Long after the terrorist attack, I myself could not endure to see any pain from another anymore. Even not being able to take some news from the outer world without feeling nauseous and the Posttraumatic Stress Syndrome rising up. No movie, no television. All was too hard to be confronted with. I had to go into deep meditation to soften these emotions and to find some balance. This kind of compassion brings nothing to each other. We need to reinvestigate compassion. Asking ourselves how we can really help.

How can we help?

Can we ask ourselves: “does wanting to make someone happy (or less suffering) make us happy”? I feel that making someone happy makes us happy. But if we cannot succeed, it’s terribly frustrating. It’s essential that we learn the right way to proceed when someone is suffering. In other words: how can we help? And then, the real effective compassion gets into play.

No sadness, but concern. No suffering with the other. Concern makes that the indifference disappears and that there is an intelligent inquiry about how to release the suffering. Among emotion researchers, compassion is defined as the feeling that arises when you are confronted with another’s suffering and feel motivated to relieve that suffering. I like this definition above others. The motivation, rising from a (unconditioned) feeling and not from emotion, can be pure. This kind of motivation is more free than when you feel a desire to alleviate other’s distress. In spiritual teachings we often talk about the danger of desire, being part of the ego-consciousness and bringing frustration and confusion.

Empathy is the action generated by the ability and capacity, being sensitive, to understand and share the feelings and thoughts of another.

In order to help efficiently, there is a need for insight about the human mind. That’s when empathy plays its role. Empathy is also a feeling that comes out of a realistic, intelligent way of understanding someone’s confronting situation. To gain this capacity – as with all wisdom – a deep self-inquiry is necessary. Compassion and empathy go hand in hand.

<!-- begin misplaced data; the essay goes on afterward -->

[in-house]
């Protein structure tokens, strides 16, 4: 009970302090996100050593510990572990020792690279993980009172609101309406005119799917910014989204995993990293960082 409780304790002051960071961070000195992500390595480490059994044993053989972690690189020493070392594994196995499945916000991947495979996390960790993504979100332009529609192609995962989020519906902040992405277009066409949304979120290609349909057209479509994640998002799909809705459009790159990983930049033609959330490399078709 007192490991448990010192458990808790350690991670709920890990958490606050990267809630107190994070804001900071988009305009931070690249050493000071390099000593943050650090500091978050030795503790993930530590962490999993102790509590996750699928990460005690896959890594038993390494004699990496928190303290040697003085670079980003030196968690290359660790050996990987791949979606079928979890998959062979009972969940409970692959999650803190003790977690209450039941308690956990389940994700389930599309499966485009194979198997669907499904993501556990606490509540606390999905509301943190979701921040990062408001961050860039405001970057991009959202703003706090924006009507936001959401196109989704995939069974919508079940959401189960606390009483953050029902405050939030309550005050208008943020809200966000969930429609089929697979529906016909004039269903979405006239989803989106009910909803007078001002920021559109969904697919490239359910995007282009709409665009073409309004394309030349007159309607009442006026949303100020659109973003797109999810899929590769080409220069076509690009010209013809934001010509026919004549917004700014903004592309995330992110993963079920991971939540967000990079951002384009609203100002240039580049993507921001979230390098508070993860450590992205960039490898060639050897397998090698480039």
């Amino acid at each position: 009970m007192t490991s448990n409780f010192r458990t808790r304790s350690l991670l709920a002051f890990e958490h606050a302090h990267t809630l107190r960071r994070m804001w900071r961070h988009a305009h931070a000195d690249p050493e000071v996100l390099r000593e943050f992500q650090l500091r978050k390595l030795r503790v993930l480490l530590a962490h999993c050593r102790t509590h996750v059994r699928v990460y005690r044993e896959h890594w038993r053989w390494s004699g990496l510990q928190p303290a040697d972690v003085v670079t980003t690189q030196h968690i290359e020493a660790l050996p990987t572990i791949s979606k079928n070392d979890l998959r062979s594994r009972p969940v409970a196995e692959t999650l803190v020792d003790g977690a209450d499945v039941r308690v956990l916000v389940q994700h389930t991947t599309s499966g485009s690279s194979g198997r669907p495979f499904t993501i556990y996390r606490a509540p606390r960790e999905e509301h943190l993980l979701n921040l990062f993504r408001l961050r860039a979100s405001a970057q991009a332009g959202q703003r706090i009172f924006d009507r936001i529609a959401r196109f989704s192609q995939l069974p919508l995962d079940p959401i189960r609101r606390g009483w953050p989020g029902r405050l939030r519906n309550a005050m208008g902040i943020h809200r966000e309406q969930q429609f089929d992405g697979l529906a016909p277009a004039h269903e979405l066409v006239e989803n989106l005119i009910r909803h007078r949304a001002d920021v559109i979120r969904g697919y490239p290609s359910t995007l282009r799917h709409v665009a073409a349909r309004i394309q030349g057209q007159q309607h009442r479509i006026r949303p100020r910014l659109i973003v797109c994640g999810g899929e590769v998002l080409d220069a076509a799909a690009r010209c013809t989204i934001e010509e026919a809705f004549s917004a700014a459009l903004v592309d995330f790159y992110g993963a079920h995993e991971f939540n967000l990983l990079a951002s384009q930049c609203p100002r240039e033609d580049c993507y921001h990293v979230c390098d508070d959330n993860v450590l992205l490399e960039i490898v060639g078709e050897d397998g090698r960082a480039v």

Help yourself first. It will be the same process as helping others. I don’t mean that you should bring yourself more of what your ego wants. Real self-help is about being conscious of how your mind tricks you in many ways. Find truth that brings balance to yourself and others at the same time, if they are open to it. Compassion is then being triggered or moved by realising that everyone, in it’s own way, is trying to create his own happiness. Probably, if you reach this pure state of compassion, you will feel good just by giving a smile and showing affection.

If there is resistance by lack of openness, one should not feel resonance with this ego. You can find the other in the sharing of Love and the same search for unity. But not effectively by identifying with the projections of the other. Don’t re-act on them. Just talk truth as much as you can.

Published by eddyvancalster

Combining philosophy with neuroscientific principles and with a Master’s degree at the Brussels Faculty of Medicine, I have developed a vision to enable people to tackle problems while overcoming fear or judgment. I help strip away the excuses and convenient stories we tell ourselves to get through life. Replacing them by guiding to a deeper realistic sense, I bring evolution in the process towards a greater freedom. It’s an ability to show you how harmful it is to accept a particular state of mind as an established fact. My work involves emptying the mind of the obstacles that are getting in the way of fulfilment. How can I (Eddy Van Calster) help you or your company transform?